RB: Yes: my last ten years of some 35 years with “mother corp” was as General Manager for CBC Records. CBC Records was a formidable classical label in Canada, one of the few at the time that featured Canadian composers, soloists, choirs, and orchestras. There were also numerous historical recordings released that were drawn from the archives, including Glenn Gould, Maureen Forrester, and the Canadian Brass
When I first took over as General Manager, the label concentrated mainly on traditional orchestral repertoire that would be broadcast on disc programs. I began to include more recordings that featured soloists, and what a fantastic group I could draw on! Among others, the first commercial recordings of James Ehnes, Angela Hewitt, Gerald Finley, Michael Schade, Russel Braun, Karina Gauvin, Isabel Bayrakdarian, and Measha Bruggergosman were on CBC Records. I also developed full albums featuring Canadian composers, and as CBC Radio Music programs expanded into other music genres, the label released jazz, blues, world and traditional recordings. 
When I left CBC Records, the catalogue boasted some 400 recordings, 30 JUNO awards, and a Grammy. I was General Manager for 21 of those national and international awards. I worked with every major orchestra across the country, and as mentioned, with many of Canada's best composers, instrumentalists, vocalists, choirs and ensembles. I also signed new national and international distribution deals which brought the profile of these incredible artists to a far larger consumer and audience base. 
You touched on this above, but: you’ve worked with some of Canada’s biggest names over the past 3+ decades, and you’ve been a member of the JUNO Classical Advisory Committee for many years. Can you speak a bit about some of the bigger names you’ve worked with? Most exciting experiences you’ve been a part of? 
RB: That's a hard list to narrow down, but I will single out one artist that I feel CBC recognized an extraordinary talent from the very beginning, and that's violinist James Ehnes. I mentioned that CBC Records released James' first recordings, and they enjoyed immediate praise and sold extremely well in the commercial market. His Mozart violin concerto recordings, the Bruch concertos with the Montreal Symphony and the Korngold, Walton and Barber Concertos with the Vancouver Symphony are extraordinary. They all won JUNOs, and the Vancouver recording garnered a Grammy. It doesn't get much better than that!
I do want to point out two orchestras as well in the “biggest names” category, and that's the Montreal Symphony and Tafelmusik Baroque Orchestra. Their respective discography and international profile was incredible—much to do with their then exclusive commercial recording contracts. This exclusivity eventually ended, and it offered CBC Records the opportunity to re-engage with commercial recording projects. This too stands out as amongst my most exciting experiences. 
You were integral to launching Tafelmusik Media—our in-house record label—in 2012. Can you speak about how the label has grown over the past nine years, and how it has adapted to constant changes in the industry?
RB: When an orchestra is signed to a project with a record label, the orchestra does not have complete control over what repertoire or soloists are featured—and more importantly, in most cases, does not own full rights to the master recordings.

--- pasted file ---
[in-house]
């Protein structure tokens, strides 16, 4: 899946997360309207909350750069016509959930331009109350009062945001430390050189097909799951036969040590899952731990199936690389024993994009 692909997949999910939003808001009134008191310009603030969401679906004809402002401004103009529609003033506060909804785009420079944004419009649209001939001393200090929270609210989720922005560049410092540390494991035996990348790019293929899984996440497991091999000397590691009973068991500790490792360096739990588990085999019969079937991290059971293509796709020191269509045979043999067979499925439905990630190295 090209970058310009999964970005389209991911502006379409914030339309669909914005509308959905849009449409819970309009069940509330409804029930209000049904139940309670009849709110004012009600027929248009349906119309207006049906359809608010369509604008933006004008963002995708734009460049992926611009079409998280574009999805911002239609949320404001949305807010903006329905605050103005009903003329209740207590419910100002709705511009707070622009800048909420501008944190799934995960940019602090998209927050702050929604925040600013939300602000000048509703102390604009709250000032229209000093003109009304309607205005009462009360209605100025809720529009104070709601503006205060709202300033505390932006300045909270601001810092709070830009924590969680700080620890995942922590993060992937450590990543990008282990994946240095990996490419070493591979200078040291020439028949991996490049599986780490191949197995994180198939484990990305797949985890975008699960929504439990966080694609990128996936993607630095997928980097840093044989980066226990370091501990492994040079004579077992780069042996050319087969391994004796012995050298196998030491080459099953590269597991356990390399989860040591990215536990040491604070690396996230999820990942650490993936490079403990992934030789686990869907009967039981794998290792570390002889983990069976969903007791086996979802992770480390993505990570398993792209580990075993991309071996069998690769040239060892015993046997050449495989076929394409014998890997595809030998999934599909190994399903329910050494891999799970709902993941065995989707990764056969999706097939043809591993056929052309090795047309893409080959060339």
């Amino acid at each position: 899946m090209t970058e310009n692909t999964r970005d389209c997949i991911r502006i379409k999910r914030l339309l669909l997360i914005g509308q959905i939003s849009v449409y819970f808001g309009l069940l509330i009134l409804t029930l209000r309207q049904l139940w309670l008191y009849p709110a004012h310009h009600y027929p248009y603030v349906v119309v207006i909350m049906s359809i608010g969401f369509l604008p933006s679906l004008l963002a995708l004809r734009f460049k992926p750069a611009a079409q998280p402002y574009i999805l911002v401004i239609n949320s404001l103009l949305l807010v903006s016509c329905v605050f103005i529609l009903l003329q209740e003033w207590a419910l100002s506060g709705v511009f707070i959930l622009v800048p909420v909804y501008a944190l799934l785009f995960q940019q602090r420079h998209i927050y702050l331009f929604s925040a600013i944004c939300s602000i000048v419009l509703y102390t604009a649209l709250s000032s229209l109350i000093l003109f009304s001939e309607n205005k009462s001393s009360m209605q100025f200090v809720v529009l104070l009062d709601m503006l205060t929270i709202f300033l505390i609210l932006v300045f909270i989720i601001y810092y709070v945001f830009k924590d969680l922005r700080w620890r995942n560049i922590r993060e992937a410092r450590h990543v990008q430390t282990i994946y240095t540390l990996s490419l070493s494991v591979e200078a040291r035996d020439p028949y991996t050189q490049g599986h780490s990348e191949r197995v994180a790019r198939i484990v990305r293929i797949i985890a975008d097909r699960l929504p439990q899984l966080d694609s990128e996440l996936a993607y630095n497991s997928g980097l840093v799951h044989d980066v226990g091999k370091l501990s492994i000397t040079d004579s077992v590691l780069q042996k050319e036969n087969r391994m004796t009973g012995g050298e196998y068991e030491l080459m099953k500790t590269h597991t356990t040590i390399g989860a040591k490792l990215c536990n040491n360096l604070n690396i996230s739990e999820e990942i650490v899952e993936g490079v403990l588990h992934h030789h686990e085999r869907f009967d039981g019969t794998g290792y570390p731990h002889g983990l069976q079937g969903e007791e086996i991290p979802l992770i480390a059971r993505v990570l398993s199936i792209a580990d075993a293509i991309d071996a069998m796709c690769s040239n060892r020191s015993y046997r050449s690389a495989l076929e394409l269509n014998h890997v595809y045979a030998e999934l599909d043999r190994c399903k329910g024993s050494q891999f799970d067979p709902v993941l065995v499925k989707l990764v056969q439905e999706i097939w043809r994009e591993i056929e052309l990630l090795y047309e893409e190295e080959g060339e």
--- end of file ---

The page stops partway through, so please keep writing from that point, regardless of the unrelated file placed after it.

In 2012, spearheaded by then Managing Director, Tricia Baldwin, and after much research into the pros and cons of creating Tafemusik's own label, Tafelmusik Media was launched, primarily to be in complete control of the artistic direction, the recording process, and the release schedules. The label developed a plan to release a balance of original unique audio and video recordings, with licensed projects from former label associations including Sony, Analekta and CBC Records. Over the past nine years Tafelmusik Media has released 23 recordings, including 5 video productions. For an independent label, that's an incredible feat! Speaking personally, the administrative commitment and dedication to these tasks at Tafelmusik are rare and to be commended. 
To complicate matters, Tafelmusik Media is competing in what can only be called a “vicious” market, whereby there are hundreds of classical recordings released on an annual basis—and, figuring out what and how the consumer listens and buys classical music is mind numbing. 
Physical products (namely CDs and DVDs) remain important to the classical buyer, and this is especially true of off-stage sales at concert performances. With the current pandemic restrictions, however, physical sales at concerts are non-existent. Physical sales of classical music nationally and internationally are also suffering, and that is due to the very sophisticated current delivery of digital content through digital downloads and streaming. The digital platforms offer the consumer an incredible choice of content—and superior audio if wanted—at reasonable prices. 
Tafelmusik Media is small, but it's mighty in this fight.

At Tafelmusik Media's launch party: Rick Dunlop of Naxos Canada at left, Randy Barnard at right
You spoke about the shift from CDs and physical products being the norm, to digital streaming taking over. Can you talk a little about this trajectory, and how it has affected classical music? Your own listening habits?
RB: Hey… what about vinyl! What about cassettes? I've been around for awhile, and vinyl is actually making a comeback! 
That said, digital streaming is definitely the powerhouse for the consumer, and as mentioned above, for very good reasons in terms of delivery of superior content to the demands of the consumer at a reasonable price.
I'm a convert to streaming, not only for my personal listening across many genres, but as a professional tool. As a music consultant, I need to be aware of what's new and trending. You mentioned my involvement with the Classical JUNO Advisory Committee, where on our annual review, we entertain on average some 100 recordings over four categories. What better provider than Spotify to assist in that review?